In yet another blow to historic preservationists, a state Supreme Court judge has cleared the way for demolition of a century-old synagogue on the Upper West Side of Manhattan to make way for a new high-rise condominium, DNAinfo reports.
The Congregation Shaare Zedek, which has held services in the building since 1923, sent an email to its congregants, saying that after the High Holy Days in September it would "say goodbye to our space," according to a neighbor of the of the 212 West 93rd Street structure. Shaare Zedek joins a growing list of aging buildings – synagogues, parking garages, SROs, mom & pop businesses, gas stations – that are being razed to feed the city’s ravenous appetite for new hotels and high-end apartments.
The Ornstein Leyton Company, which bought the West 93rd Street property last year for $34.3 million, is planning to demolish the synagogue and replace it with a 14-story condominium. The bottom three floors will remain for Shaare Zedek and its new synagogue, plans show. Scott Leyton, a partner in the development company, called the old synagogue building “antiquated, beautiful, but really nonfunctional.”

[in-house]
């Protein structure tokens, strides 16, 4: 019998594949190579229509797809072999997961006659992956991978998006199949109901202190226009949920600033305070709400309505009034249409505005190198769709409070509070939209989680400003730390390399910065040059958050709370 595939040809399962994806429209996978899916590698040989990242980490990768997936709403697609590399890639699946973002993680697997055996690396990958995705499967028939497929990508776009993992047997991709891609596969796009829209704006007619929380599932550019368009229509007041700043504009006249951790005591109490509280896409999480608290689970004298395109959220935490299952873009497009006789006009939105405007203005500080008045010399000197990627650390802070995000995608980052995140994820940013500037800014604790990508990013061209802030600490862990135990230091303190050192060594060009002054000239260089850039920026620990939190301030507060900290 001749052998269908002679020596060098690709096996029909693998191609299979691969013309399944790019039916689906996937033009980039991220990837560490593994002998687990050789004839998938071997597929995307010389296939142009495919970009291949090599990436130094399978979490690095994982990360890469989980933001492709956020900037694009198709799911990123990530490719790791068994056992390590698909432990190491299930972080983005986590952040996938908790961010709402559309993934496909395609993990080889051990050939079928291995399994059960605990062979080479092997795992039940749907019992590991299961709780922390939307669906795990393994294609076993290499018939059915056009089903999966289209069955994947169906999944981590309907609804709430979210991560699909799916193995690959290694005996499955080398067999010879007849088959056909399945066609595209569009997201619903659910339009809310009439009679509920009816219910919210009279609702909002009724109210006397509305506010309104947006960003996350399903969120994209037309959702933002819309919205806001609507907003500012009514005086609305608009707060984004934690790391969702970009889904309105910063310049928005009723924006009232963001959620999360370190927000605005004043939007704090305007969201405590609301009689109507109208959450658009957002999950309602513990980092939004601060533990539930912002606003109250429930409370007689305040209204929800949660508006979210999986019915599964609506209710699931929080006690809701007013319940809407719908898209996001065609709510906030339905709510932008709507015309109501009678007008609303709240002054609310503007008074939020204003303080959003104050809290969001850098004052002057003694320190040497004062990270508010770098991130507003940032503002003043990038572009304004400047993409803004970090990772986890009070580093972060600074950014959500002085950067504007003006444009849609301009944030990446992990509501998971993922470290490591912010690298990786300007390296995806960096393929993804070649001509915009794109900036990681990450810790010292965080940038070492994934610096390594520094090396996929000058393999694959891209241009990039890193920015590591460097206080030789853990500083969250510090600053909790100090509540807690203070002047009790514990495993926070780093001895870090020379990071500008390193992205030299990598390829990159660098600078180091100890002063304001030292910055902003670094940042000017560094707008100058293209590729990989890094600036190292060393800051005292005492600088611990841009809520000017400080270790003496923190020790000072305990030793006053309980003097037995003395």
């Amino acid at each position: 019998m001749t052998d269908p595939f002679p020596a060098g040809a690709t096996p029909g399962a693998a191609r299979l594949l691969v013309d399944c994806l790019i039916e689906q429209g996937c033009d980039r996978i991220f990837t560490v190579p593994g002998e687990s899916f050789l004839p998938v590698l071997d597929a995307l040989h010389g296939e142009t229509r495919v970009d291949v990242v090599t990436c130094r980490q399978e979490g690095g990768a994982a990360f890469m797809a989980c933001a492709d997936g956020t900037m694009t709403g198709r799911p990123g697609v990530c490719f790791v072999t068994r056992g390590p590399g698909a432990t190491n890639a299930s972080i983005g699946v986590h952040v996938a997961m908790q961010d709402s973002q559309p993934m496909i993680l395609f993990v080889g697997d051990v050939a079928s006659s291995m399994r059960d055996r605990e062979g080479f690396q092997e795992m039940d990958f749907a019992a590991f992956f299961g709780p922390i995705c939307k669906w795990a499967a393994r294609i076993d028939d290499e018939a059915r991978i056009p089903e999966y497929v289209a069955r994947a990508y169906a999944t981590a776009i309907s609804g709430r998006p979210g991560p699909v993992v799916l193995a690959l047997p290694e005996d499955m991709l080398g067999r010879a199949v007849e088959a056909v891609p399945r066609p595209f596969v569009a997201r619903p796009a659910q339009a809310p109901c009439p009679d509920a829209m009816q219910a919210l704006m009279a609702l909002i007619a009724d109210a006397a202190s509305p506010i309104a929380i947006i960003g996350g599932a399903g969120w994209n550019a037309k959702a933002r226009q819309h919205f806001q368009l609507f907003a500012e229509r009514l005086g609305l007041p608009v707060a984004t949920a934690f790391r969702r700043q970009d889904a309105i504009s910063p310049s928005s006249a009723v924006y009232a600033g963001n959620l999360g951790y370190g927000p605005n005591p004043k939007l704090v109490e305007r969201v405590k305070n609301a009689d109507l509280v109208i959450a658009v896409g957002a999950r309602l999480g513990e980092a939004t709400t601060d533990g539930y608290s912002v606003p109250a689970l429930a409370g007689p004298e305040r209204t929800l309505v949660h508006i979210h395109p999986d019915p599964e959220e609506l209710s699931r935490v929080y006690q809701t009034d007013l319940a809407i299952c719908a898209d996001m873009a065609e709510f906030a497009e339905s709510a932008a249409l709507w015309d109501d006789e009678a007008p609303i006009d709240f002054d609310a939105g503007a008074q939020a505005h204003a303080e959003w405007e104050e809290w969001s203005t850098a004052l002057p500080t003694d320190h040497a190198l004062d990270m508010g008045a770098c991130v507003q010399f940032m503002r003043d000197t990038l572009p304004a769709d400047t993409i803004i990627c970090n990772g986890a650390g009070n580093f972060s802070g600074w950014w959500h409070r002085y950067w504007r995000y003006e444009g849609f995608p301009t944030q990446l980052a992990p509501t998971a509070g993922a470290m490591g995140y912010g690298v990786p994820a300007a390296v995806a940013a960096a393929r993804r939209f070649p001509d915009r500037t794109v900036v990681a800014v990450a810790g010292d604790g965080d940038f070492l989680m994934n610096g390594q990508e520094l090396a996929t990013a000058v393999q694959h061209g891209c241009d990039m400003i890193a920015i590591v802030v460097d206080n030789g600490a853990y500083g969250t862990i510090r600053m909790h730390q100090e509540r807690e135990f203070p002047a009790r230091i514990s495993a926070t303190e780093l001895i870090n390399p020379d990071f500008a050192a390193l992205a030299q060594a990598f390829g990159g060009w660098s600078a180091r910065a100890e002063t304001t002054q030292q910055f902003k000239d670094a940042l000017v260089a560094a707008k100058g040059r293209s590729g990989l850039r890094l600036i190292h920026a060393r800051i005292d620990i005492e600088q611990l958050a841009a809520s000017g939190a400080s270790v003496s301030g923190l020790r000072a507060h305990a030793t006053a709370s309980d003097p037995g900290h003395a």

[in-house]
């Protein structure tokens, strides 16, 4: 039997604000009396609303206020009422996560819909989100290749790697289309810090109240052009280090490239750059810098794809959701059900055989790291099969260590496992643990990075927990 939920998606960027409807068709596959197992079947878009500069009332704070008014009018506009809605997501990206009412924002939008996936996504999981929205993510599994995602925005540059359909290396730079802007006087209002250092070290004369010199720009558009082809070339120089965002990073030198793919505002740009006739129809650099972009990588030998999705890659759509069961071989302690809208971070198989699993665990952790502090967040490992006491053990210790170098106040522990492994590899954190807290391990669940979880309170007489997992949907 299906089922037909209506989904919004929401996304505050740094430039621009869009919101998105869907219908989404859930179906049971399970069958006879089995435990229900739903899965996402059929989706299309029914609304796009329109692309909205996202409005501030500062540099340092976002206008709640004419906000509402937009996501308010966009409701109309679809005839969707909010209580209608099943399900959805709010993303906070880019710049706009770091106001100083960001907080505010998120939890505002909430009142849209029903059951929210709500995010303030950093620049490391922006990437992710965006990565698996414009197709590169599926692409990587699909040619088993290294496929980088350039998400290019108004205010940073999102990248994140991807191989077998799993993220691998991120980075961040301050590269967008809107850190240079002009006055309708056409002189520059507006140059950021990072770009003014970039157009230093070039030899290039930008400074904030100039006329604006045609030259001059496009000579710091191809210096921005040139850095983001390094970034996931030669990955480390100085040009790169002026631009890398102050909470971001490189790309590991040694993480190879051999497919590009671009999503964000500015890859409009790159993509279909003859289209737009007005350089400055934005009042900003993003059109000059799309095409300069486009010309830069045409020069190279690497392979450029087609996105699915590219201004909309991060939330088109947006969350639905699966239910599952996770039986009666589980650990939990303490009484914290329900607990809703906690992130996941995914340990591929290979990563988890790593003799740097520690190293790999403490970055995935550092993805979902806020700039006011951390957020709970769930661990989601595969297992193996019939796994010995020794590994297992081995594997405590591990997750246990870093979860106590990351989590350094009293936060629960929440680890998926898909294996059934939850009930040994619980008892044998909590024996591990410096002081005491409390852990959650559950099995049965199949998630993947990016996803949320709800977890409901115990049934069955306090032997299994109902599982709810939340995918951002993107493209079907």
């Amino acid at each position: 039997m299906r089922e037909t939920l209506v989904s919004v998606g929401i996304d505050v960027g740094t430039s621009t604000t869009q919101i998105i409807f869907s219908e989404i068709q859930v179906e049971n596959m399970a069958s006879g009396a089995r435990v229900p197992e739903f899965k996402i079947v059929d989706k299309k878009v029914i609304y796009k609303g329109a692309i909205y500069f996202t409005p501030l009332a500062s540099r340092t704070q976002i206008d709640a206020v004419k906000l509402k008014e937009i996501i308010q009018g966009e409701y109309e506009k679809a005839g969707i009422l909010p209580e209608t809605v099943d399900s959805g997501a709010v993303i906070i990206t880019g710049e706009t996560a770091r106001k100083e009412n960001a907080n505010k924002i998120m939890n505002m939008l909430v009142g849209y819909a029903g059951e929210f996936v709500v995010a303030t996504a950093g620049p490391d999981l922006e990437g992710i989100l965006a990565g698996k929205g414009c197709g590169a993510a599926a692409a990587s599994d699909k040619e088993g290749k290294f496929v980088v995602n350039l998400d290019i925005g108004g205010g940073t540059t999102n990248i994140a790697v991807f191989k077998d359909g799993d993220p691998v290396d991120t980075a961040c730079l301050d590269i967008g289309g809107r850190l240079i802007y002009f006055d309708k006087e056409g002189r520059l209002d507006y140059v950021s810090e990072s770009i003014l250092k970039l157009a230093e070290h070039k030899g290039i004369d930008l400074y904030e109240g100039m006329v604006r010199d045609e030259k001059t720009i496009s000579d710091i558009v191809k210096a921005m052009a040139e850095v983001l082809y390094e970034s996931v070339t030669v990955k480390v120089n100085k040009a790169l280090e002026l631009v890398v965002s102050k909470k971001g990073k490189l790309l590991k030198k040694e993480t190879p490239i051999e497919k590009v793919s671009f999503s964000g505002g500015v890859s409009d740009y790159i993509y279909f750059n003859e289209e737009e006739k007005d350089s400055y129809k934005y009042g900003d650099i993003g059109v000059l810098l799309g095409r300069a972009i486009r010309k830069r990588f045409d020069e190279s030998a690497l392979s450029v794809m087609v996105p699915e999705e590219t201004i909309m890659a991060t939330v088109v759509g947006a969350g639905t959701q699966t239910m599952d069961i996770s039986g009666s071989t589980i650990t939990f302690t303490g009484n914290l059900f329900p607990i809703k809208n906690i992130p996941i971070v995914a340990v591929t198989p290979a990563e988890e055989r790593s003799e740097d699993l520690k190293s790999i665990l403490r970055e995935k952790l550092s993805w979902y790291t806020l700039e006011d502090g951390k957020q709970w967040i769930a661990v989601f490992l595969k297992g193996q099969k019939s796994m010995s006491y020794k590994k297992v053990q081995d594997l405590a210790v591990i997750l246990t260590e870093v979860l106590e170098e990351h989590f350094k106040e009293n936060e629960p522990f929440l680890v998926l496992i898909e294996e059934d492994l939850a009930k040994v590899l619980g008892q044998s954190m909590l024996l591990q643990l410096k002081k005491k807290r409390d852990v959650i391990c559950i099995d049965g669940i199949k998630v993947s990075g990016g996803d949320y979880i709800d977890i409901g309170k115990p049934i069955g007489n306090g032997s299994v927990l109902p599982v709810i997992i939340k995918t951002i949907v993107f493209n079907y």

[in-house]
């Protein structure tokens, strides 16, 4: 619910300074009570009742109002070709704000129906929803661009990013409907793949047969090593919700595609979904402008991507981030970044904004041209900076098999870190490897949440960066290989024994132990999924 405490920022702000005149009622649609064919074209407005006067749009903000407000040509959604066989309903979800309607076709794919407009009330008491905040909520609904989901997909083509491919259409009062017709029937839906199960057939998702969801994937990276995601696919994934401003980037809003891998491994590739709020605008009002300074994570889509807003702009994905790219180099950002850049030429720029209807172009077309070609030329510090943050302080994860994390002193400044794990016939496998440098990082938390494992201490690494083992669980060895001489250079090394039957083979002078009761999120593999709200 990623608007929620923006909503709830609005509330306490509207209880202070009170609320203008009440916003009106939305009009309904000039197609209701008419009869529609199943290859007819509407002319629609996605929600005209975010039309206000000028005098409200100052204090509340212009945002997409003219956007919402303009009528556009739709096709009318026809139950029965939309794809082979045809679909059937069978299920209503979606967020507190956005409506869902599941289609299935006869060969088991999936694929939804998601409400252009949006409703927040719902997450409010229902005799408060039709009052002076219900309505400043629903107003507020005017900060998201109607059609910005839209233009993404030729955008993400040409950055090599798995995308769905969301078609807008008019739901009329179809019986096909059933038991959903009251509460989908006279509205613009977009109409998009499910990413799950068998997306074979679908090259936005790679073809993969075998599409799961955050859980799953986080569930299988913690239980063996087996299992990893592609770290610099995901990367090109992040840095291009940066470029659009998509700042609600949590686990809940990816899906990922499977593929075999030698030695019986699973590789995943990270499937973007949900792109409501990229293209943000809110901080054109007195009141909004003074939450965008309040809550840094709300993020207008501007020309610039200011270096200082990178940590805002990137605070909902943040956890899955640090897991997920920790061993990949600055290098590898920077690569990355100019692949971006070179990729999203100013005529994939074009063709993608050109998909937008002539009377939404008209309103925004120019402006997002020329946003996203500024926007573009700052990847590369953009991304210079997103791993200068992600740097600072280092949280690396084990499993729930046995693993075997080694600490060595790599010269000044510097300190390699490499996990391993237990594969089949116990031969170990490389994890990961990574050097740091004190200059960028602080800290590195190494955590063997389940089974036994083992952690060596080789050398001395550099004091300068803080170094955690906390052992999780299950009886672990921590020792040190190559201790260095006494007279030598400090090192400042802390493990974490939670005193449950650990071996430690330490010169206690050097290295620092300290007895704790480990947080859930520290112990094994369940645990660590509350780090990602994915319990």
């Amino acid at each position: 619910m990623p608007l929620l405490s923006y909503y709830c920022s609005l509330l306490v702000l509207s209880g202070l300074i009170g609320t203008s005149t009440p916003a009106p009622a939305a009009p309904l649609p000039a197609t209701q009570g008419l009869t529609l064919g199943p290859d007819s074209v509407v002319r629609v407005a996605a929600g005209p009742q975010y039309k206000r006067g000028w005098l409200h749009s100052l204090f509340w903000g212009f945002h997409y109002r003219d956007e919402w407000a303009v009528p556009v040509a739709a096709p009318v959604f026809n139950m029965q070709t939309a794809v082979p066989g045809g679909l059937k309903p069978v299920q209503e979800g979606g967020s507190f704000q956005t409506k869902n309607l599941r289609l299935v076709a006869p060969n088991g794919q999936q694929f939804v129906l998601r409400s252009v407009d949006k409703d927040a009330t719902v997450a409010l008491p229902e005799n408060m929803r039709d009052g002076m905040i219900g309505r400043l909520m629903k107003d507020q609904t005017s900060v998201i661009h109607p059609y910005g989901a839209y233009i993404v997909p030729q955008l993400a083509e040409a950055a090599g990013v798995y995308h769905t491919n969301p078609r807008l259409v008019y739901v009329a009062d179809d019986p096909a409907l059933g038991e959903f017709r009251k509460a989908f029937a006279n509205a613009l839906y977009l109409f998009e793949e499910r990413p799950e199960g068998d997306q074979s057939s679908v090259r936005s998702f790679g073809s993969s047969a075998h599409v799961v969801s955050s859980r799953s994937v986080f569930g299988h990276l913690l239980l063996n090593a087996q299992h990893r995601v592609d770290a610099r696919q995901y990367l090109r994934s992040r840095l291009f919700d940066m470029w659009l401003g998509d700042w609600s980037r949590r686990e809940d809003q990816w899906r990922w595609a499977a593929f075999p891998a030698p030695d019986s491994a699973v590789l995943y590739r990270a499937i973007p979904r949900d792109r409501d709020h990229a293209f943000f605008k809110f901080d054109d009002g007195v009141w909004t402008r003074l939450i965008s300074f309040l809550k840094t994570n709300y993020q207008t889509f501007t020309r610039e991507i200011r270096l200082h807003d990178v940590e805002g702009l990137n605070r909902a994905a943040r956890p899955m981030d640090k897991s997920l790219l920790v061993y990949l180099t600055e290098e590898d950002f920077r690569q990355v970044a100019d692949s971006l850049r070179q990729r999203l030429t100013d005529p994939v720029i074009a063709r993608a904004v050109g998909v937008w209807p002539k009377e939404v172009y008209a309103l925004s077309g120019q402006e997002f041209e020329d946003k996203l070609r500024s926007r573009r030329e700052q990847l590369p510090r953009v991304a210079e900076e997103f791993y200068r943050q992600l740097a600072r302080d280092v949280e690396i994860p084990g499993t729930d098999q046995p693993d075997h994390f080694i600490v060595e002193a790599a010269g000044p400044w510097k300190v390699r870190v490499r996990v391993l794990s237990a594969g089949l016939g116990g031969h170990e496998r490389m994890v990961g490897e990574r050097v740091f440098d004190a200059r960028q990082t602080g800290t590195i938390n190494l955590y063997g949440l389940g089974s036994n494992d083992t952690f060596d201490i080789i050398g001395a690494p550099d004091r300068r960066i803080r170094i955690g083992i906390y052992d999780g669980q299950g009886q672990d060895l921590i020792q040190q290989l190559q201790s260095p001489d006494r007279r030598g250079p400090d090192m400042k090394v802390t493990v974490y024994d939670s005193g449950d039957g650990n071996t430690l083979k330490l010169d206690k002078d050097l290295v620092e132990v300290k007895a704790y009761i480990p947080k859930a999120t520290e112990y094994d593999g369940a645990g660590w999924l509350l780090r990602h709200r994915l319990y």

The synagogue’s president, Michael Firestone, has said in the past that the sale was a necessary financial move as the congregation was struggling with the upkeep of the building and with the cost of maintaining the deteriorating 16-acre Bayside Cemetery in Queens.
When the news broke of the synagogue’s intention to sell the building last year, residents banded together as the West Nineties Neighborhood Coalition to oppose the demolition of what they considered as a gem of the community. The coalition pleaded their case before Community Board 7, the Landmarks Preservation Commission, and the area’s elected officials, all of which could not help them prevent the demolition. The court decision sealed the building's fate.
Demolition is expected to start sometime in January. Shaare Zedek will hold a farewell meeting on September 10 to commemorate the space.
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